With the recent passage of Prop 19, which is scheduled to go into effect on April 1, 2021, a homeowner who is either over 55 years of age, severely disabled, or whose home was substantially damaged by wildfire may transfer the taxable value of their primary residence to a replacement residence anywhere in the state, regardless of the value of the replacement primary residence within two years of the sale. Prop 19 supersedes the previous rules which limited this exemption to the sale and purchase of a principal residence within the same county (Prop 60) or between certain counties (Prop 90). Under the old rules the replacement property had to be of equal or lesser value, and was allowable only one time
Prop 19 makes three significant changes to the portability of one’s tax basis
- It allows a seller of a principal residence to transfer the tax basis of that principal residence to the purchase of a replacement principal residence anywhere in the State of California. Under prior law, the seller was limited to transfers either within the same county, or between a limited number of approved counties that specifically permitted such taxable value transfers.
- It allows the transfer of the tax basis of the sold principal residence to the replacement principal residence, regardless of value, with certain adjustments to the tax basis if the replacement principal property is of greater value than the sold principal residence.
- Prop 19 permits such transfers up to three times, but unlimited for those whose homes were destroyed by fire.
If the replacement residence is of greater value, the taxable value of the replacement primary residence is calculated by adding the difference between the full cash value of the original primary residence and the full cash value of the replacement primary residence to the taxable value of the original primary residence.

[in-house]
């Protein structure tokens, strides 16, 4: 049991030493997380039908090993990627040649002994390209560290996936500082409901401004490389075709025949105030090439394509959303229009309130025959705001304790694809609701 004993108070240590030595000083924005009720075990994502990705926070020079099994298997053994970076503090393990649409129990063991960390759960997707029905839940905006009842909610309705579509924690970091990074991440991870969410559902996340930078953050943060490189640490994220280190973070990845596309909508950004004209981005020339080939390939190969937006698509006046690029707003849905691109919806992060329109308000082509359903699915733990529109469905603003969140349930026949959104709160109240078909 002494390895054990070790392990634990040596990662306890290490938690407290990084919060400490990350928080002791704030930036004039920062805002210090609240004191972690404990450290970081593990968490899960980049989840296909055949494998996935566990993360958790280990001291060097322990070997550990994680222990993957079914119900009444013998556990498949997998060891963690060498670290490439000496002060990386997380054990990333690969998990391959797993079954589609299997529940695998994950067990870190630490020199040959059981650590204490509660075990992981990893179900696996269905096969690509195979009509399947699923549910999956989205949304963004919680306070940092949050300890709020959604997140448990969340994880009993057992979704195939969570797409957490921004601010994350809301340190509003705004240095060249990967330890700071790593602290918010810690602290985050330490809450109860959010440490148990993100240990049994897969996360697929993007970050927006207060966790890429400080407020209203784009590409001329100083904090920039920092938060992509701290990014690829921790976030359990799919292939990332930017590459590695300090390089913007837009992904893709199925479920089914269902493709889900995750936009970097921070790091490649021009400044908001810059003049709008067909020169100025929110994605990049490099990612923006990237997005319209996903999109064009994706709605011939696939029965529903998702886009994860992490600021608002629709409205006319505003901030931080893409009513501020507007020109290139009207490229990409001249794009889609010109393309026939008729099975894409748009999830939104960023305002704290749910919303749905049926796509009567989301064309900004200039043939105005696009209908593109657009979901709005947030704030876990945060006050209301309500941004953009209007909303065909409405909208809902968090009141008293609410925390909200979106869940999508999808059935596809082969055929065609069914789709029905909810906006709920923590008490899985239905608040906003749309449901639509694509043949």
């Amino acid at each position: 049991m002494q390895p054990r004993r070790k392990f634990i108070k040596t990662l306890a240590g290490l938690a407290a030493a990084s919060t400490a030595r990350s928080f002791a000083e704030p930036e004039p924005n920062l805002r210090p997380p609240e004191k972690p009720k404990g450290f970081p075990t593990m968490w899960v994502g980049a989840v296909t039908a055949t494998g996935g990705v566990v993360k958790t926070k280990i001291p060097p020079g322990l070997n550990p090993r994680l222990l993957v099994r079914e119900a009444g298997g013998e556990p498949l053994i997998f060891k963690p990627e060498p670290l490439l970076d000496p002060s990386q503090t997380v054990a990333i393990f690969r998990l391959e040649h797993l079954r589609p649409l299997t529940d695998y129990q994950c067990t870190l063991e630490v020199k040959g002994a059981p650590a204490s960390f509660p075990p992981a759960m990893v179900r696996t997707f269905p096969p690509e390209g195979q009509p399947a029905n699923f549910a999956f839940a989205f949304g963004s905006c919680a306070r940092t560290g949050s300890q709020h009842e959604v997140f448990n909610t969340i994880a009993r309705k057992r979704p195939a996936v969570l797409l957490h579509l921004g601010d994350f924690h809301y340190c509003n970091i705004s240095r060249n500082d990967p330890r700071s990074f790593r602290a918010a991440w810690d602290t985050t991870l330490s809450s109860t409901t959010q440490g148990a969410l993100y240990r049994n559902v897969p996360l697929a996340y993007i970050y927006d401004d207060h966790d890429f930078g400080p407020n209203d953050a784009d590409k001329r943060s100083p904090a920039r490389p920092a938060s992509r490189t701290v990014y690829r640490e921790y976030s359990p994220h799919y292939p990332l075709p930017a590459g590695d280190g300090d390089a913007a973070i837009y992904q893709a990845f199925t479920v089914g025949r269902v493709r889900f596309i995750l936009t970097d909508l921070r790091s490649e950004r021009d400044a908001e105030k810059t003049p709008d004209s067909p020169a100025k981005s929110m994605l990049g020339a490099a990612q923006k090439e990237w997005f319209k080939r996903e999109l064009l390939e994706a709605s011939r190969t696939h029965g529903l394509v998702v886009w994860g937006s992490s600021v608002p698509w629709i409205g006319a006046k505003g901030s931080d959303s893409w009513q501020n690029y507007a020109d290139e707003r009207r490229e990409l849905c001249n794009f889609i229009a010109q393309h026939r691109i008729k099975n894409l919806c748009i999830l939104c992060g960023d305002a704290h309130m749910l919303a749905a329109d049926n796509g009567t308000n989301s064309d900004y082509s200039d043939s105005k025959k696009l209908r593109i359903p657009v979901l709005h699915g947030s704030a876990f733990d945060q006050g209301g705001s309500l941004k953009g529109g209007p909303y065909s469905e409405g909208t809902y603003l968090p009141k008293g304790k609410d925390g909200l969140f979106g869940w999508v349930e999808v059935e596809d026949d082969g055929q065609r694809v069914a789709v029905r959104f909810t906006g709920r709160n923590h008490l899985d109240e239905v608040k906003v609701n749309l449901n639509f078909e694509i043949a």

Effective February 16, 2021 Prop 19 also changed the rules on exemptions from reassessment for intergenerational transfers. If your principal residence is passed on to your children or grandchildren and will be used as their primary family home, the property tax basis will remain the same - subject to an upward adjustment if the property value, at the time of transfer, is more than $1M over the original tax basis. For example, if the original tax basis was $500,000 and property is valued at $1.2M, then the property tax basis will remain at $500,000, as the $1.2M is not more than the $1M over the original tax basis. If the property at the time of transfer is more than $1M over the original tax basis, then the next tax basis will be the value of the property at the time of transfer minus $1M. For example, if the original tax basis were $500,000, and at the time of the property’s transfer the property is valued at $2M, then the new taxable rate will be $1M ($2M minus $1M) – as the value of the property at the time of transfer was more than $1M over the taxable basis.
Prop 19’s goal is to incentivize seniors stuck in oversized homes to downsize, freeing up inventory in the state’s ridiculously expensive housing market.